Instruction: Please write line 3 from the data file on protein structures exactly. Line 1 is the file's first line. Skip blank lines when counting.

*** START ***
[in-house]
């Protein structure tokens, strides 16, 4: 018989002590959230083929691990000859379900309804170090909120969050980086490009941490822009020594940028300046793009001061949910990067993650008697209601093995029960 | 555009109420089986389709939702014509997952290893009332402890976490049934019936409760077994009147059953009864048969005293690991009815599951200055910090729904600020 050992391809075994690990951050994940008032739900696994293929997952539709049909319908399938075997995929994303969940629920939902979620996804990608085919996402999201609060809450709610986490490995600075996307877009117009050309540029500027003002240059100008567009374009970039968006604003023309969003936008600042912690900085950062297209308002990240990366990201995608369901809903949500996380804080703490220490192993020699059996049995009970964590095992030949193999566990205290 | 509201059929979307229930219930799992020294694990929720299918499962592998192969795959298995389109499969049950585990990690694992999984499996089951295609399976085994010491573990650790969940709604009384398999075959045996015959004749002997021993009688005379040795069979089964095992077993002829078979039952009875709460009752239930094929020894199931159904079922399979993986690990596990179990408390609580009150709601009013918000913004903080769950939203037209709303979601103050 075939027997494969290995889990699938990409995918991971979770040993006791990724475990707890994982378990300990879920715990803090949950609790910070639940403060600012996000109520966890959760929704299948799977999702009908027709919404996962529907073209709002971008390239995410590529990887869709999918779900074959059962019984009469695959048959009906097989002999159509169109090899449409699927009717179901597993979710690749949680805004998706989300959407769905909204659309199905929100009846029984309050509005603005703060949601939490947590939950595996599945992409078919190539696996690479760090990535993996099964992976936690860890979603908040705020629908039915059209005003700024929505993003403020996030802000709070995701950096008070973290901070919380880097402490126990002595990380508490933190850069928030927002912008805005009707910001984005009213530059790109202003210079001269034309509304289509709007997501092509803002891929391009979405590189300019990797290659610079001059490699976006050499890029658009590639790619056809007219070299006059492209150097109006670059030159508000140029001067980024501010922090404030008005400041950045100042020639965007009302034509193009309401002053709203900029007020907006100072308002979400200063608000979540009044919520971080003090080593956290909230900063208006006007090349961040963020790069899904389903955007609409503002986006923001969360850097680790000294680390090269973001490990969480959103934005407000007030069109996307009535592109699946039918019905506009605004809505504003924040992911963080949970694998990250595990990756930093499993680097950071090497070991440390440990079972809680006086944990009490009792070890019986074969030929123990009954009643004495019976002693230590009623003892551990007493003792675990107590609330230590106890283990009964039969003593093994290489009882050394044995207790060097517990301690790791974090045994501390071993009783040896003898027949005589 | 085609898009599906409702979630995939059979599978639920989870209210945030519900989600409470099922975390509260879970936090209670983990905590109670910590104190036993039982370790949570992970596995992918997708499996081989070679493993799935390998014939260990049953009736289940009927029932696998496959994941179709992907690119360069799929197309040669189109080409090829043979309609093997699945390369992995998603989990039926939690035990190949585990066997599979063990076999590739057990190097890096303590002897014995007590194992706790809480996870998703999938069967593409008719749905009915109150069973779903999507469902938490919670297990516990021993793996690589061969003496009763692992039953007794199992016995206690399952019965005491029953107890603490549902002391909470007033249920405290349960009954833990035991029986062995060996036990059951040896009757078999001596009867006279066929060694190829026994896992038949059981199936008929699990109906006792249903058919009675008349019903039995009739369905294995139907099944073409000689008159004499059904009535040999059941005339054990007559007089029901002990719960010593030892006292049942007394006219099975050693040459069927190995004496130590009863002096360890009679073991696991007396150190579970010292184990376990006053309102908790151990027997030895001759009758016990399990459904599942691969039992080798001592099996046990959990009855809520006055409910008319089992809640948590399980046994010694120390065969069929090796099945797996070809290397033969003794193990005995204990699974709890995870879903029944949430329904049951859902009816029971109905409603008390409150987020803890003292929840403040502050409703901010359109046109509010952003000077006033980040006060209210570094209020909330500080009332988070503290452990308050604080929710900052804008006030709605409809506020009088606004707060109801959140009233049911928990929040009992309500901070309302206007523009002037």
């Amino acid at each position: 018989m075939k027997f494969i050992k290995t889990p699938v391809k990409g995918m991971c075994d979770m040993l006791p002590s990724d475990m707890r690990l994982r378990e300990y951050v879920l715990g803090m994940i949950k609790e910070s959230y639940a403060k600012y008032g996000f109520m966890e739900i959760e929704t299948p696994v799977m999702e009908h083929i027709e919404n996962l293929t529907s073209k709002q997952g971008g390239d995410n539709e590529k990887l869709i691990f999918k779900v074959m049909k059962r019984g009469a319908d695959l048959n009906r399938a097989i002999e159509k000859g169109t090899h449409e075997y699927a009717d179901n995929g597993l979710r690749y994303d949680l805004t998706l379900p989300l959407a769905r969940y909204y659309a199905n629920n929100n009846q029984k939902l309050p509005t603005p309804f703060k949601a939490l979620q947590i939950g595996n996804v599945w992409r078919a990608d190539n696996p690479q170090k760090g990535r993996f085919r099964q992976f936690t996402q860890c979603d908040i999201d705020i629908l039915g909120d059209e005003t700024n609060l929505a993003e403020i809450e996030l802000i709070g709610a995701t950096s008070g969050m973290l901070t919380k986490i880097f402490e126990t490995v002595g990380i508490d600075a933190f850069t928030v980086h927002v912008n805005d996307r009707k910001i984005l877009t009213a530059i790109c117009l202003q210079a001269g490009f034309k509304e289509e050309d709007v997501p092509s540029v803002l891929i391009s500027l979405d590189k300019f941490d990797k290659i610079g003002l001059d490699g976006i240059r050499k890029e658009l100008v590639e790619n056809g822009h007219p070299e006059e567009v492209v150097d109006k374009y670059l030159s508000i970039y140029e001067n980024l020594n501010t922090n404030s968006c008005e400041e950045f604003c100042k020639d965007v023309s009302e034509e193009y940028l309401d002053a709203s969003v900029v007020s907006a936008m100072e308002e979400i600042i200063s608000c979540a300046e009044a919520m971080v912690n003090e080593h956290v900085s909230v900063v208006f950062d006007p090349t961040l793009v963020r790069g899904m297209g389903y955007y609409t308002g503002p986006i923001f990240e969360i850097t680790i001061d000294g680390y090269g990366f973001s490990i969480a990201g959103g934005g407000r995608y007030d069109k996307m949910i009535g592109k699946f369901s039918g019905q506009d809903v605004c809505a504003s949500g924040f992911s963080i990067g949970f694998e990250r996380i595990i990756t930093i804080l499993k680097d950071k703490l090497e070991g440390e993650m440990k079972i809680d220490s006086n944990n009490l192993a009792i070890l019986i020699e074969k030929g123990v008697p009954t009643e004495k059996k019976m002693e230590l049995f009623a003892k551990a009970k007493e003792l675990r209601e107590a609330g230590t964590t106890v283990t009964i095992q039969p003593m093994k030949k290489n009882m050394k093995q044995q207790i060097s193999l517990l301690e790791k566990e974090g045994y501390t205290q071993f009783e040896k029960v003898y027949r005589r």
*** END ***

């Amino acid at each position: 018989m075939k027997f494969i050992k290995t889990p699938v391809k990409g995918m991971c075994d979770m040993l006791p002590s990724d475990m707890r690990l994982r378990e300990y951050v879920l715990g803090m994940i949950k609790e910070s959230y639940a403060k600012y008032g996000f109520m966890e739900i959760e929704t299948p696994v799977m999702e009908h083929i027709e919404n996962l293929t529907s073209k709002q997952g971008g390239d995410n539709e590529k990887l869709i691990f999918k779900v074959m049909k059962r019984g009469a319908d695959l048959n009906r399938a097989i002999e159509k000859g169109t090899h449409e075997y699927a009717d179901n995929g597993l979710r690749y994303d949680l805004t998706l379900p989300l959407a769905r969940y909204y659309a199905n629920n929100n009846q029984k939902l309050p509005t603005p309804f703060k949601a939490l979620q947590i939950g595996n996804v599945w992409r078919a990608d190539n696996p690479q170090k760090g990535r993996f085919r099964q992976f936690t996402q860890c979603d908040i999201d705020i629908l039915g909120d059209e005003t700024n609060l929505a993003e403020i809450e996030l802000i709070g709610a995701t950096s008070g969050m973290l901070t919380k986490i880097f402490e126990t490995v002595g990380i508490d600075a933190f850069t928030v980086h927002v912008n805005d996307r009707k910001i984005l877009t009213a530059i790109c117009l202003q210079a001269g490009f034309k509304e289509e050309d709007v997501p092509s540029v803002l891929i391009s500027l979405d590189k300019f941490d990797k290659i610079g003002l001059d490699g976006i240059r050499k890029e658009l100008v590639e790619n056809g822009h007219p070299e006059e567009v492209v150097d109006k374009y670059l030159s508000i970039y140029e001067n980024l020594n501010t922090n404030s968006c008005e400041e950045f604003c100042k020639d965007v023309s009302e034509e193009y940028l309401d002053a709203s969003v900029v007020s907006a936008m100072e308002e979400i600042i200063s608000c979540a300046e009044a919520m971080v912690n003090e080593h956290v900085s909230v900063v208006f950062d006007p090349t961040l793009v963020r790069g899904m297209g389903y955007y609409t308002g503002p986006i923001f990240e969360i850097t680790i001061d000294g680390y090269g990366f973001s490990i969480a990201g959103g934005g407000r995608y007030d069109k996307m949910i009535g592109k699946f369901s039918g019905q506009d809903v605004c809505a504003s949500g924040f992911s963080i990067g949970f694998e990250r996380i595990i990756t930093i804080l499993k680097d950071k703490l090497e070991g440390e993650m440990k079972i809680d220490s006086n944990n009490l192993a009792i070890l019986i020699e074969k030929g123990v008697p009954t009643e004495k059996k019976m002693e230590l049995f009623a003892k551990a009970k007493e003792l675990r209601e107590a609330g230590t964590t106890v283990t009964i095992q039969p003593m093994k030949k290489n009882m050394k093995q044995q207790i060097s193999l517990l301690e790791k566990e974090g045994y501390t205290q071993f009783e040896k029960v003898y027949r005589r």